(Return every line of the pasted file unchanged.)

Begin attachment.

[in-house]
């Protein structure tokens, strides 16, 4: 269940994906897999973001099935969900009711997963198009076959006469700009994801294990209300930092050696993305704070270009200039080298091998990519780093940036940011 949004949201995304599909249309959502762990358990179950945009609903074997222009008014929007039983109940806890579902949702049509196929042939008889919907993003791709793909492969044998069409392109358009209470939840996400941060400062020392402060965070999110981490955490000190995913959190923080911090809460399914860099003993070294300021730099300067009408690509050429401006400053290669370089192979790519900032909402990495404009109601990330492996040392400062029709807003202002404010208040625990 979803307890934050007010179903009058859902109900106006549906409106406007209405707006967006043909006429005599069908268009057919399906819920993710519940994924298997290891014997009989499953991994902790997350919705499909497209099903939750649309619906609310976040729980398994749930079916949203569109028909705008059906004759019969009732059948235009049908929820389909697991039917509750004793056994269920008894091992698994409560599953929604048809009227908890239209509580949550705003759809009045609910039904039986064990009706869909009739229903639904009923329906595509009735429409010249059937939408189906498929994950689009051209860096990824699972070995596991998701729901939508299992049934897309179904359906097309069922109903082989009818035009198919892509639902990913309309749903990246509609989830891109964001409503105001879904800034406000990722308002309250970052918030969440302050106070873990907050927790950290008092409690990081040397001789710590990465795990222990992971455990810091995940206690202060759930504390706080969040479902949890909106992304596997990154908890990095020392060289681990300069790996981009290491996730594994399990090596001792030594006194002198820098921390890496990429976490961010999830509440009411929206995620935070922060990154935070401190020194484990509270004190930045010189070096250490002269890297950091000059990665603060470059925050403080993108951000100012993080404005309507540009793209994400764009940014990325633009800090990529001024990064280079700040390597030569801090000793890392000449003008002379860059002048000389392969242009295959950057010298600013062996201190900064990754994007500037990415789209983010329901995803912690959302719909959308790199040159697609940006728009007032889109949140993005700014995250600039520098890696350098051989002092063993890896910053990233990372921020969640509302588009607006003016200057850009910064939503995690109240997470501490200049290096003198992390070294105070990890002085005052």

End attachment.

[in-house]
């Protein structure tokens, strides 16, 4: 269940994906897999973001099935969900009711997963198009076959006469700009994801294990209300930092050696993305704070270009200039080298091998990519780093940036940011 949004949201995304599909249309959502762990358990179950945009609903074997222009008014929007039983109940806890579902949702049509196929042939008889919907993003791709793909492969044998069409392109358009209470939840996400941060400062020392402060965070999110981490955490000190995913959190923080911090809460399914860099003993070294300021730099300067009408690509050429401006400053290669370089192979790519900032909402990495404009109601990330492996040392400062029709807003202002404010208040625990 979803307890934050007010179903009058859902109900106006549906409106406007209405707006967006043909006429005599069908268009057919399906819920993710519940994924298997290891014997009989499953991994902790997350919705499909497209099903939750649309619906609310976040729980398994749930079916949203569109028909705008059906004759019969009732059948235009049908929820389909697991039917509750004793056994269920008894091992698994409560599953929604048809009227908890239209509580949550705003759809009045609910039904039986064990009706869909009739229903639904009923329906595509009735429409010249059937939408189906498929994950689009051209860096990824699972070995596991998701729901939508299992049934897309179904359906097309069922109903082989009818035009198919892509639902990913309309749903990246509609989830891109964001409503105001879904800034406000990722308002309250970052918030969440302050106070873990907050927790950290008092409690990081040397001789710590990465795990222990992971455990810091995940206690202060759930504390706080969040479902949890909106992304596997990154908890990095020392060289681990300069790996981009290491996730594994399990090596001792030594006194002198820098921390890496990429976490961010999830509440009411929206995620935070922060990154935070401190020194484990509270004190930045010189070096250490002269890297950091000059990665603060470059925050403080993108951000100012993080404005309507540009793209994400764009940014990325633009800090990529001024990064280079700040390597030569801090000793890392000449003008002379860059002048000389392969242009295959950057010298600013062996201190900064990754994007500037990415789209983010329901995803912690959302719909959308790199040159697609940006728009007032889109949140993005700014995250600039520098890696350098051989002092063993890896910053990233990372921020969640509302588009607006003016200057850009910064939503995690109240997470501490200049290096003198992390070294105070990890002085005052």